Wingnut Push on Chu?

This looks like the spinup of a wingnut push against Chu, who said something scientifically unobjectionable but is being pilloried (Hmm, I believe that is the first time I ever used that word…) for it.

whuh, them’re ’em pillors, son

Chu is the real deal, of course.

That is why he uses “we” the way a scientist does, which is to say, “I don’t really get it, but the default scientific network of trust extends to people who seem to me to be saying that anyone looking closely enough will determine….” Right.

The redneck hinterland does not understand this use of “we” and projects that this is imposition of authority by untrusted chains.

Notice that science itself has an alternative network of trust. But the disastrous schism at NASA indicates that even that is deteriorating. Can we even say “we” anymore?

There is almost nothing in the way of common understanding in America nowadays. Perhaps there never was, but “we” (all of us pulling together) managed to paper it over somehow.


  1. Agree with Dan. I'm not at all sure what you're talking about. Can you provide context or a link?

    I follow Dr. Chu a bit, have blogged about him a couple of times, and attended multiple conferences where he's been a featured speaker. Brilliant man (obviously) but seemingly politically naive.

  2. My guess is, Chu said something generic, and the wingnuts responded with generic wingnuttery.

    The redneck hinterland does not understand this use of "we" and projects that this is imposition of authority by untrusted chains.

    Or maybe it's just good ol' "us versus them" thinking? As in, 'Steven Chu is a non-Republican, therefore he's obviously wrong'? Why not? Sometimes the simplest explanation is the most powerful.

    -- frank

  3. Just as MT was replying, I was searching my climate skeptic folder - which I confess I tend to stay away from mostly, since it leaves me feeling soiled. I hadn't realised quite how much Chu-bashed Morano does. No-one else seems quite as obsessed, at least in my subscriptions. All of the "Chu looks at piece of coal, clearly a hypocrite" variety of story, over and over.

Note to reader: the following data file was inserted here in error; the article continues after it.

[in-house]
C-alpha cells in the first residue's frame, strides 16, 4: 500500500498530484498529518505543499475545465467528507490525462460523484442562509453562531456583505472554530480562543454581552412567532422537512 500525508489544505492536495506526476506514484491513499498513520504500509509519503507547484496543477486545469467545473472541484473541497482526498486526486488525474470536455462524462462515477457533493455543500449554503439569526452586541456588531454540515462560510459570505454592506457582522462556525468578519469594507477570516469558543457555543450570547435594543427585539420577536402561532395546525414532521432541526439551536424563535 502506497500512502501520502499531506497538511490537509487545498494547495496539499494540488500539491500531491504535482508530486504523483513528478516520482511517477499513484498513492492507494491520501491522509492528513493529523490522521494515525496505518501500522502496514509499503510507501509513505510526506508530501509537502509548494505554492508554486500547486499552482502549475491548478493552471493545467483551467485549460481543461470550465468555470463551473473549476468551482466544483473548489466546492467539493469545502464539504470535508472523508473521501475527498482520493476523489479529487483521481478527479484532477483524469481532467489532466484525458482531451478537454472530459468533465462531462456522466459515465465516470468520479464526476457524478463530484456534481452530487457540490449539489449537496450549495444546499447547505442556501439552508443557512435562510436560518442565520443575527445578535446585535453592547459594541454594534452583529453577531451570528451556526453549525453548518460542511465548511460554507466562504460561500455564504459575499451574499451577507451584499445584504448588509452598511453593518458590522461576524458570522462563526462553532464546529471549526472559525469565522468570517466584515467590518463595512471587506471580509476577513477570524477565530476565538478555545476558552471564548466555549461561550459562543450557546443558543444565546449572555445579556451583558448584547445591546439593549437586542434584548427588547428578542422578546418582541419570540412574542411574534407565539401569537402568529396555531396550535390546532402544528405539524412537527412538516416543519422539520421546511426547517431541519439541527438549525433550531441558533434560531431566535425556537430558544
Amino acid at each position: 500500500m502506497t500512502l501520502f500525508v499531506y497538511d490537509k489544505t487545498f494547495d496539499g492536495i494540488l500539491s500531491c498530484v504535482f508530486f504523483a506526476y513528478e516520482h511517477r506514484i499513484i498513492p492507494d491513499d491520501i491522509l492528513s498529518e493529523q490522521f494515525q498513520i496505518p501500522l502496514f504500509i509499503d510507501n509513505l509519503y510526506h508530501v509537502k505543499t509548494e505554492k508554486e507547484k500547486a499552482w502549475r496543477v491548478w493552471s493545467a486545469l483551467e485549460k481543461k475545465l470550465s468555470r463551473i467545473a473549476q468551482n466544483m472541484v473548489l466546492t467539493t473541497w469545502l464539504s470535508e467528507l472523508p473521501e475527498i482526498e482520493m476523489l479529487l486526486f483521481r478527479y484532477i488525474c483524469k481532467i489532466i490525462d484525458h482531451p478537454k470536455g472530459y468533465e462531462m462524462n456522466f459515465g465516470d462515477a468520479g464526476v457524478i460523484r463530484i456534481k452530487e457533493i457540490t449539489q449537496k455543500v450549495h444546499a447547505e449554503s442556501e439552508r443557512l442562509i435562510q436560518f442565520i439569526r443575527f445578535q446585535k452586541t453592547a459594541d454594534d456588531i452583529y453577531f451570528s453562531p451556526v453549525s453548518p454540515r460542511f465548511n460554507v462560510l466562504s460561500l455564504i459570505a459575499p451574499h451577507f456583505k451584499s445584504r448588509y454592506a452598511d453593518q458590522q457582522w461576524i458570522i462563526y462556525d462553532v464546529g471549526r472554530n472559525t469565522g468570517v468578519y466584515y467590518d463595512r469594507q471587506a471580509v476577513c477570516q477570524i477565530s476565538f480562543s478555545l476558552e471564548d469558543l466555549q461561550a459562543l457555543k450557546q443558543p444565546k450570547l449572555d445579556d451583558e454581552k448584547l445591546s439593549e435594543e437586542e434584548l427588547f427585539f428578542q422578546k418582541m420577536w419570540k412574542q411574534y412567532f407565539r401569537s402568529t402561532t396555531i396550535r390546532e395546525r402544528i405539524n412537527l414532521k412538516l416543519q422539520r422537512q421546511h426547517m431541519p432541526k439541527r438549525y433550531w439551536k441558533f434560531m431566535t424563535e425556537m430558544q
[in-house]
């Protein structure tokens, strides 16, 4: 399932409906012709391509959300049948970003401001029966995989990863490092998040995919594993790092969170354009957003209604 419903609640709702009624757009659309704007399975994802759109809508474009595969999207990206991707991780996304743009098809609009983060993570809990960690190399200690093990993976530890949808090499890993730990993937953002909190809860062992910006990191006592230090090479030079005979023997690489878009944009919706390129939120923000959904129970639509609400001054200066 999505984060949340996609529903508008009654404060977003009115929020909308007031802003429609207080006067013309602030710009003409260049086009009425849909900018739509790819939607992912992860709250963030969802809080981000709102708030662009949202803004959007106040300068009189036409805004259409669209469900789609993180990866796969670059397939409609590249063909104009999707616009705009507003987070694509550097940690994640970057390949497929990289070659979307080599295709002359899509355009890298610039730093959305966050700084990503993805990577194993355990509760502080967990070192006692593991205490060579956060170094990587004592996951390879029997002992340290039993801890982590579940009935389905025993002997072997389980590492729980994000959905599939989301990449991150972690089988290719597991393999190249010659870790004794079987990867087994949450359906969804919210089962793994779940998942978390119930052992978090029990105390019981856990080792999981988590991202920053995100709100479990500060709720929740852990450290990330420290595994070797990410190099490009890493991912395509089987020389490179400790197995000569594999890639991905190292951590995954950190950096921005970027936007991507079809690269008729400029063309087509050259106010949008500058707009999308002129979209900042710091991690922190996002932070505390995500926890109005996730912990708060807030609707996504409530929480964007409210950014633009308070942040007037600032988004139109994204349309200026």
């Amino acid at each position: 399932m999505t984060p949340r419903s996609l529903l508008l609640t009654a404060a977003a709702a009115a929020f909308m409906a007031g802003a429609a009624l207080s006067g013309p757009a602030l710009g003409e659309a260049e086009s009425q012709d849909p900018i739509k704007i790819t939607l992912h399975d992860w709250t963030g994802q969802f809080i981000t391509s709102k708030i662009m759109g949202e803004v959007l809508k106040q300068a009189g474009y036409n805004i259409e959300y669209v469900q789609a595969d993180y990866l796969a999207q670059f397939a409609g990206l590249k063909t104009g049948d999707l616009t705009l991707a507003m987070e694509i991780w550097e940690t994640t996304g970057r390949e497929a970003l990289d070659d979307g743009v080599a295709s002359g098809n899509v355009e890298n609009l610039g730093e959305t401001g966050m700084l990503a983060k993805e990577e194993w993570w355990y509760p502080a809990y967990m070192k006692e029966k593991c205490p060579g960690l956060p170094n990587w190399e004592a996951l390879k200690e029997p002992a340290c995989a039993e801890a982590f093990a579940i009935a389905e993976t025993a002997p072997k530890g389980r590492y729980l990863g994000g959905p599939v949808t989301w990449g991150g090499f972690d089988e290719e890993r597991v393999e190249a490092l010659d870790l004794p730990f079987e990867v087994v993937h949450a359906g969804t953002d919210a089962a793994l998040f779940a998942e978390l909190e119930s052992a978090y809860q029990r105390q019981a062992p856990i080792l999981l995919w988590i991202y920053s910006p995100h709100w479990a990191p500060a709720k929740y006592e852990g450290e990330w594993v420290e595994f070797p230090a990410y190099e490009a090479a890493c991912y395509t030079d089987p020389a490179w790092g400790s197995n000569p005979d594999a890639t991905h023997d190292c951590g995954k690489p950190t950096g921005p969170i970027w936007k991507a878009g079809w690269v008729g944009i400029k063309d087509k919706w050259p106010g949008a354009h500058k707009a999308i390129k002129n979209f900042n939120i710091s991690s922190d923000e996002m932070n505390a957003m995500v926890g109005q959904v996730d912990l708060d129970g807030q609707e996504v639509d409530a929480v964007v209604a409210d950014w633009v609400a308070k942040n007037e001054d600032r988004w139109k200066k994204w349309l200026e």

4. Indeed, that's the question. Do you want a politician or a scientist running DoE? Do you want a scientist in the cabinet, or just politicians? A politician would have known the baggage carried by every word, including "we". Chu was just using ordinary geek language. It's often revealing to see what subculture-specific language people use in public communication. Undergrads can be amazingly obtuse about it, but everybody has the problem to some extent.

    Except possibly politicians and journalists, who end up speaking in codes and half-truths for very much related reasons.

  5. I want someone effective. Please note that I'm NOT saying that Dr. Chu isn't - at least in some times in some places on some issues. But for DoE, in the end it's effectiveness that matters, whether produced by a scientist or a politician.

    Do you feel they're mutually exclusive? I guess there's a fair bit of evidence that they are.